Illinois officials concerned over Foxconn plant impact
WAUKEGAN, Ill. (AP) — County officials in northeastern Illinois are concerned about the potential environmental impacts of the planned Foxconn manufacturing plant in southeast Wisconsin.
The Lake County Board unanimously passed a resolution Tuesday calling for Wisconsin officials to reconsider waiving environmental regulations as part of incentives for the Taiwanese company, which plans to build a $10 billion plant that will manufacture advanced liquid crystal display panels. Suburban Chicago’s Lake County borders Wisconsin’s southern state line.
The change in pollution standards “will compromise the environmental integrity and resiliency of natural resources” in the county, board Chairman Aaron Lawlor told The Lake County News-Sun .
Lawlor said moves by federal and Wisconsin officials to reduce air pollution standards in five southeastern Wisconsin counties, and the decision to allow special regulatory treatment and diversion of Lake Michigan water, will have numerous ecological impacts, such as decreasing air quality and increasing flooding.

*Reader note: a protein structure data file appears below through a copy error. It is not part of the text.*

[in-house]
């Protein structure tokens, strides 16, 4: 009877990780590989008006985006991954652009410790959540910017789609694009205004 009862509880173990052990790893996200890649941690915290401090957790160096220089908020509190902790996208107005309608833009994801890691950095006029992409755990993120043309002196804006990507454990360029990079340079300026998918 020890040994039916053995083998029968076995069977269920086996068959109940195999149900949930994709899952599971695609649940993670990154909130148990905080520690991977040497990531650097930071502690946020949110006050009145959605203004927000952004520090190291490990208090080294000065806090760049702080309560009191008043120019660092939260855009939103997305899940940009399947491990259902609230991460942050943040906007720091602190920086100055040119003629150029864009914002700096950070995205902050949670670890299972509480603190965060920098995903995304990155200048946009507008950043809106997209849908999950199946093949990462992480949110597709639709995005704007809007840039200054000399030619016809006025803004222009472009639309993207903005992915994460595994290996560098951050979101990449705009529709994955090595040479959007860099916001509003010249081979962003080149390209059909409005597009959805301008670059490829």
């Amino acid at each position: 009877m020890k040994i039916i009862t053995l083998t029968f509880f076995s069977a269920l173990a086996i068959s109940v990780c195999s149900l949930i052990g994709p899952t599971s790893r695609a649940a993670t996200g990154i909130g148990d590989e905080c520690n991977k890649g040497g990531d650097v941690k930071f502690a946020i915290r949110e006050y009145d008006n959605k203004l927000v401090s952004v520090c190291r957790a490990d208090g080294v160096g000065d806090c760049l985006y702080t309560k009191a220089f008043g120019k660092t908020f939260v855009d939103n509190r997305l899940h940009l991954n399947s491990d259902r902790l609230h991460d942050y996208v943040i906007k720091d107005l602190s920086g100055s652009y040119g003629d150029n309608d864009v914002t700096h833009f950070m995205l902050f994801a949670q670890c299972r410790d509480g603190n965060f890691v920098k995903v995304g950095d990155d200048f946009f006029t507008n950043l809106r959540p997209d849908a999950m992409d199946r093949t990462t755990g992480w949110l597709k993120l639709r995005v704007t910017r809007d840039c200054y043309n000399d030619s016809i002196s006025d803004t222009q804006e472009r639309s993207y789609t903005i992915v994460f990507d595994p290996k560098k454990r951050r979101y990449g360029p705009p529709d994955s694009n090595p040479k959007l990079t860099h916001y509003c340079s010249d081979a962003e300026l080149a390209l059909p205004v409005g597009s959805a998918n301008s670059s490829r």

The board’s resolution follows the Lake County Stormwater Management Commission’s resolution last week. It asked for Wisconsin and federal agencies to ensure that negative environmental impacts aren’t imposed on county residents downstream of the plant.
The Illinois Senate also recently passed a resolution that asked Wisconsin lawmakers to consider the environmental and public health concerns that Illinois residents have about the development.
“Lake County residents deserve better,” said Democratic Sen. Melinda Bush of Grayslake, who sponsored the resolution. “I hope Wisconsin leaders will put people before profits and reconsider the Foxconn deal.”
The Wisconsin Department of Natural Resource said last month that it’s considering potential environmental impacts while looking at permit requirements for the Foxconn project. Foxconn released a statement in March that said the company will fully comply with rules and regulations and is committed “to being a responsible corporate citizen.”
This story has been corrected to show that the plant will cost $10 billion, not $10 million.
Information from: Lake County News-Sun, http://newssun.chicagotribune.com/